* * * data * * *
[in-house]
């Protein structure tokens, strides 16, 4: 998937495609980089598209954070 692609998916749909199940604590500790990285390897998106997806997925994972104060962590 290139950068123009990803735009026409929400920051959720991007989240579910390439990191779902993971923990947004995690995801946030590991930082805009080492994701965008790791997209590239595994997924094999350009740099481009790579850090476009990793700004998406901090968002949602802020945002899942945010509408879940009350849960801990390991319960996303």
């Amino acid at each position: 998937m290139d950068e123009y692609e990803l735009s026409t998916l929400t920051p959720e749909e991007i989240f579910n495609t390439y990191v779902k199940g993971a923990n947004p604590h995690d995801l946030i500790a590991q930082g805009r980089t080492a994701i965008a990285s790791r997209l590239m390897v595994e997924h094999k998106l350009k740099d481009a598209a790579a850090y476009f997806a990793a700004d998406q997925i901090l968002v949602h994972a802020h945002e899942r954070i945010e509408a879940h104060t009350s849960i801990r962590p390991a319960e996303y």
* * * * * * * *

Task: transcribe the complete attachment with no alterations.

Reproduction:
[in-house]
């Protein structure tokens, strides 16, 4: 998937495609980089598209954070 692609998916749909199940604590500790990285390897998106997806997925994972104060962590 290139950068123009990803735009026409929400920051959720991007989240579910390439990191779902993971923990947004995690995801946030590991930082805009080492994701965008790791997209590239595994997924094999350009740099481009790579850090476009990793700004998406901090968002949602802020945002899942945010509408879940009350849960801990390991319960996303």
């Amino acid at each position: 998937m290139d950068e123009y692609e990803l735009s026409t998916l929400t920051p959720e749909e991007i989240f579910n495609t390439y990191v779902k199940g993971a923990n947004p604590h995690d995801l946030i500790a590991q930082g805009r980089t080492a994701i965008a990285s790791r997209l590239m390897v595994e997924h094999k998106l350009k740099d481009a598209a790579a850090y476009f997806a990793a700004d998406q997925i901090l968002v949602h994972a802020h945002e899942r954070i945010e509408a879940h104060t009350s849960i801990r962590p390991a319960e996303y």